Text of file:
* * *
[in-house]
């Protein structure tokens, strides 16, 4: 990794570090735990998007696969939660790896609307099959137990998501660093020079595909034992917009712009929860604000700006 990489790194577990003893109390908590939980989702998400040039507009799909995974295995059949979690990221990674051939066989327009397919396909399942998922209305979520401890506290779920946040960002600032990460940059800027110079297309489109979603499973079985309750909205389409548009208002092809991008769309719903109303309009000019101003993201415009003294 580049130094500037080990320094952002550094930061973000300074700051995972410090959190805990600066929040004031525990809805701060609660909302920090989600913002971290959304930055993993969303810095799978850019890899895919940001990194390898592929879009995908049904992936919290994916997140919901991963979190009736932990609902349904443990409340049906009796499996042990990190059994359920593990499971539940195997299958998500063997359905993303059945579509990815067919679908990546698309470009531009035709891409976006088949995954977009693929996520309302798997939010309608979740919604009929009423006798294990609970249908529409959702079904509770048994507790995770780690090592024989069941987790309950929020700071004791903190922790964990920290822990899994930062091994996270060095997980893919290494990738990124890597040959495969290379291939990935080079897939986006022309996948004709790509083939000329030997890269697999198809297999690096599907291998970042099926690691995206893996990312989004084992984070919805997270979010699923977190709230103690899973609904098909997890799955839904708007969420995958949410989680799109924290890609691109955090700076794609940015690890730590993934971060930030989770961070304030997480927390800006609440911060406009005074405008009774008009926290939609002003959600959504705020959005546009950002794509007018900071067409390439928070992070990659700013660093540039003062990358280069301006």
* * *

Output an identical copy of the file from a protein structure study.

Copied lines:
[in-house]
């Protein structure tokens, strides 16, 4: 990794570090735990998007696969939660790896609307099959137990998501660093020079595909034992917009712009929860604000700006 990489790194577990003893109390908590939980989702998400040039507009799909995974295995059949979690990221990674051939066989327009397919396909399942998922209305979520401890506290779920946040960002600032990460940059800027110079297309489109979603499973079985309750909205389409548009208002092809991008769309719903109303309009000019101003993201415009003294 580049130094500037080990320094952002550094930061973000300074700051995972410090959190805990600066929040004031525990809805701060609660909302920090989600913002971290959304930055993993969303810095799978850019890899895919940001990194390898592929879009995908049904992936919290994916997140919901991963979190009736932990609902349904443990409340049906009796499996042990990190059994359920593990499971539940195997299958998500063997359905993303059945579509990815067919679908990546698309470009531009035709891409976006088949995954977009693929996520309302798997939010309608979740919604009929009423006798294990609970249908529409959702079904509770048994507790995770780690090592024989069941987790309950929020700071004791903190922790964990920290822990899994930062091994996270060095997980893919290494990738990124890597040959495969290379291939990935080079897939986006022309996948004709790509083939000329030997890269697999198809297999690096599907291998970042099926690691995206893996990312989004084992984070919805997270979010699923977190709230103690899973609904098909997890799955839904708007969420995958949410989680799109924290890609691109955090700076794609940015690890730590993934971060930030989770961070304030997480927390800006609440911060406009005074405008009774008009926290939609002003959600959504705020959005546009950002794509007018900071067409390439928070992070990659700013660093540039003062990358280069301006």